Madison Street gets new art gallery

Iranian-born artist a 'towering figure' in Chicago art scene

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By Tom Holmes

Corosh Haidari, along with his son Ashkon, opened their Corosh Gallery at 7416 Madison St. at the beginning of June, relocating from Chicago's Pilsen neighborhood on the near southwest side. 

First time visitors to his gallery will be dazzled by the bold colors on his huge canvases, which can measure up to eight feet high. Haidari works with oil paint using many different techniques, often applying it to his canvases with a palette knife instead of a brush, or a pouring method. Most people would call his paintings "abstract," or "expressionism." Haidari said his paintings usually sell for between $1,000 and 20,000. 

"My style is completely different than that of any other artist, so it's hard to put in a category," Haidari said of his works. "Maybe I've started a new style."

Haidari said he's sold three works at his new location since opening and added many people have stopped by and checked out his gallery. 

 "The street has a lot of beautiful stores but I didn't see a gallery," Haidari said of his decision to open on Madison Street. "I wanted to share my work and other artists work here."

The Chicago City Council passed a resolution in 1995 calling Haidari "a towering figure in Chicago's arts community," and noted that he had spent 25 years of his professional life in Chicago, had designed seven restaurants in the city and had created "over 800 works—paintings and sculptures—many of which adorn restaurants, corporate offices and homes throughout the city."

The relocation to Forest Park is the latest step in a long journey for Haidari. He was born in in 1945 in Shiraz, Iran, a center of Persian culture for centuries, with beautiful gardens and exquisite mosques. He immigrated to Chicago in 1971 to study at the Art Institute of Chicago. He later married and raised two children—Ashkon and Raana. He became a U.S. citizen and has been creating art and designing architecture in the Chicago area for 46 years.

He and many fellow Iranians came to the U.S. in the 1970s while the Shah was still in power in Iran to study in American universities. Some returned to their homeland. Others, like Haidari, remained. 

He prefers, though, to focus on his art instead of talking about the present political situation. 

"People in Iran don't really think about that stuff.  Like people in America they go to work, come home and spend time with their families," Haidari said. "The people in Iran and America are not against each other.  That's between the politicians."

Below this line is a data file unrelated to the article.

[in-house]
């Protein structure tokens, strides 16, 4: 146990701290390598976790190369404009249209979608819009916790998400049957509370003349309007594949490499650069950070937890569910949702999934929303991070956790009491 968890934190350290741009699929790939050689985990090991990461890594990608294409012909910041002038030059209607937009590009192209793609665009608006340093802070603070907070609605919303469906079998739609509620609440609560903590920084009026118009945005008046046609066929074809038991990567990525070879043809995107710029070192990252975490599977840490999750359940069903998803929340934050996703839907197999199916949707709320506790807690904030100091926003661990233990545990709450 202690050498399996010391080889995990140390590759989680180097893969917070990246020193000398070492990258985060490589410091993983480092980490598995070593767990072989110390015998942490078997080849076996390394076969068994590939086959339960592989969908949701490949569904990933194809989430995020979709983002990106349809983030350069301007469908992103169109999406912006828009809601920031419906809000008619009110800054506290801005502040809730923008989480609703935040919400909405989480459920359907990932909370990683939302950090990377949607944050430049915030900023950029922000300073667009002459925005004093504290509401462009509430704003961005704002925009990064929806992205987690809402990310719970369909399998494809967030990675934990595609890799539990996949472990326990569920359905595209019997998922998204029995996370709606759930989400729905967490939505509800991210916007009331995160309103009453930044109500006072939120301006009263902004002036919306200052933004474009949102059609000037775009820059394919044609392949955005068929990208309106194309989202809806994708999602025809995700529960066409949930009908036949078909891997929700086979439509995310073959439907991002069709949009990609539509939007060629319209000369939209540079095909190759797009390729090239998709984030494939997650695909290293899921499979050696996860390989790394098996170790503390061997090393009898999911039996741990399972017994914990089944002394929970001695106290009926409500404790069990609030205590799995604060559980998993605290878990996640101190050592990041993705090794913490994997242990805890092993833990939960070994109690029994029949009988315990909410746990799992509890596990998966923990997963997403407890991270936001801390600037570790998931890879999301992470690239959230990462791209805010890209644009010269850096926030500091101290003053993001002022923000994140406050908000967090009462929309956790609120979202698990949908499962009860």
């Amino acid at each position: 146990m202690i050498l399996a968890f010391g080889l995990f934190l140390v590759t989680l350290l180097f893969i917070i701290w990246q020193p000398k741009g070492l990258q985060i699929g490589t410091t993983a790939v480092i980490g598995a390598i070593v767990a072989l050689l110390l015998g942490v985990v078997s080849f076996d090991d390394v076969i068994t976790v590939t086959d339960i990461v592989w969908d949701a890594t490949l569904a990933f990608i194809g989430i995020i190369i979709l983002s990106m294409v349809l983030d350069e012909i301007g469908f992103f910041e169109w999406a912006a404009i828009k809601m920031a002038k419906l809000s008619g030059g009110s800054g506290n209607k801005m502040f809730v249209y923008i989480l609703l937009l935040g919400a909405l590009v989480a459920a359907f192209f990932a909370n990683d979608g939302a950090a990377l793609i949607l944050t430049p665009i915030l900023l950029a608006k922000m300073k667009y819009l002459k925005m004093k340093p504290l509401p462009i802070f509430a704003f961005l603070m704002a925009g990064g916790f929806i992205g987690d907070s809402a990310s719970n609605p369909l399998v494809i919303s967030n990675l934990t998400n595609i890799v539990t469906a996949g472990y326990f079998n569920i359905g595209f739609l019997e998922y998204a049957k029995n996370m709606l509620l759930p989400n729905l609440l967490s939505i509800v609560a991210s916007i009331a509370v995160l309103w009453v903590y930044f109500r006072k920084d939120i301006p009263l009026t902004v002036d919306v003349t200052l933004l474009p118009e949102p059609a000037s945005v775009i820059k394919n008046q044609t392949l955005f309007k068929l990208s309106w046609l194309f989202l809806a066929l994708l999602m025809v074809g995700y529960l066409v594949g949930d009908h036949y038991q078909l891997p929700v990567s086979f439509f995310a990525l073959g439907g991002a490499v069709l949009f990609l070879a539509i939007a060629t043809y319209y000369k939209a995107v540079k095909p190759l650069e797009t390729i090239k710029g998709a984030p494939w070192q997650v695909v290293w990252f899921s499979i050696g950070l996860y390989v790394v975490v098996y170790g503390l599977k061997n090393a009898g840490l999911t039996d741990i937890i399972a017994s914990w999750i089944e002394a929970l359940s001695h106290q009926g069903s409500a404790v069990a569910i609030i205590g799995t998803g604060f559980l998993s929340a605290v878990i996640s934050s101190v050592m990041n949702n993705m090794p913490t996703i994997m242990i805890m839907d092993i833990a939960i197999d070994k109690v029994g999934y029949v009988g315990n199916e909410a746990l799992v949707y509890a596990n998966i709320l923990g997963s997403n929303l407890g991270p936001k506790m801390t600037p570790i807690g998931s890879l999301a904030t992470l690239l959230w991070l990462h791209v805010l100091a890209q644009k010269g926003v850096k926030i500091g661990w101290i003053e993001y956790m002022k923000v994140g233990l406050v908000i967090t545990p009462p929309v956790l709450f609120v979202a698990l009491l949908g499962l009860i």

He added, "If you visited Iran, the people would welcome you.  They all speak English, especially the younger generation.  Iranians are very educated.  University is free over there."

Haidari is aware that there are some anti-Muslim feelings in the U.S. But after nearly a half century of living in the United States his experience may be different than more recent emigres. 

"I've been here so long I don't feel like a foreigner any more.  I've never had a problem with religion," Haidari said. "I see people as people. I don't divide people by religion or money."

Corosh's son Ashkon was born in Chicago and went to public schools. He now works with his father and has his own an artistic career. He's noticed some differences since moving to Forest Park. In the city, Ashkon said, people don't seem to pay as much attention to differences as do people in Forest Park.  

 "You can see in the resolution adopted by the city council in Chicago the lack of attention given to ethnicity, nationality etc., but rather an attention to the contribution of Corosh to the city," Ashkon said. "Six of the seven months of the new presidency we were located in the city of Chicago, and from my own account I must say there was not as much attention given to ethnicity/nationality in the city."

For now, the pair is pressing on with their new gallery. For now, all the works on display are created by the father and son duo. But, they plan on exhibiting another artist in mid-August. 

"On days when I don't feel happy," Haidari said. "painting makes me feel good."

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